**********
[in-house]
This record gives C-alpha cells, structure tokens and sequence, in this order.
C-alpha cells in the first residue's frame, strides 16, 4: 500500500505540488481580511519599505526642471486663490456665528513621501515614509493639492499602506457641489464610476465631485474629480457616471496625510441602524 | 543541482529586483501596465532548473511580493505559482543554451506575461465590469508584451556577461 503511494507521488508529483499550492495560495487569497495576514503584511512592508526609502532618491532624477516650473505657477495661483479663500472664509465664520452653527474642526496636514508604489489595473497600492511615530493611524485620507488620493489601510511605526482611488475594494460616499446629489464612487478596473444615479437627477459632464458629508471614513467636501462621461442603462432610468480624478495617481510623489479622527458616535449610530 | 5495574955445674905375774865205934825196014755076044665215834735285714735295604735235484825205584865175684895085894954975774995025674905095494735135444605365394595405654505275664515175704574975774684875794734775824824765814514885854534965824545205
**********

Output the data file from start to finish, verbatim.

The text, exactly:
[in-house]
This record gives C-alpha cells, structure tokens and sequence, in this order.
C-alpha cells in the first residue's frame, strides 16, 4: 500500500505540488481580511519599505526642471486663490456665528513621501515614509493639492499602506457641489464610476465631485474629480457616471496625510441602524 | 543541482529586483501596465532548473511580493505559482543554451506575461465590469508584451556577461 503511494507521488508529483499550492495560495487569497495576514503584511512592508526609502532618491532624477516650473505657477495661483479663500472664509465664520452653527474642526496636514508604489489595473497600492511615530493611524485620507488620493489601510511605526482611488475594494460616499446629489464612487478596473444615479437627477459632464458629508471614513467636501462621461442603462432610468480624478495617481510623489479622527458616535449610530 | 5495574955445674905375774865205934825196014755076044665215834735285714735295604735235484825205584865175684895085894954975774995025674905095494735135444605365394595405654505275664515175704574975774684875794734775824824765814514885854534965824545205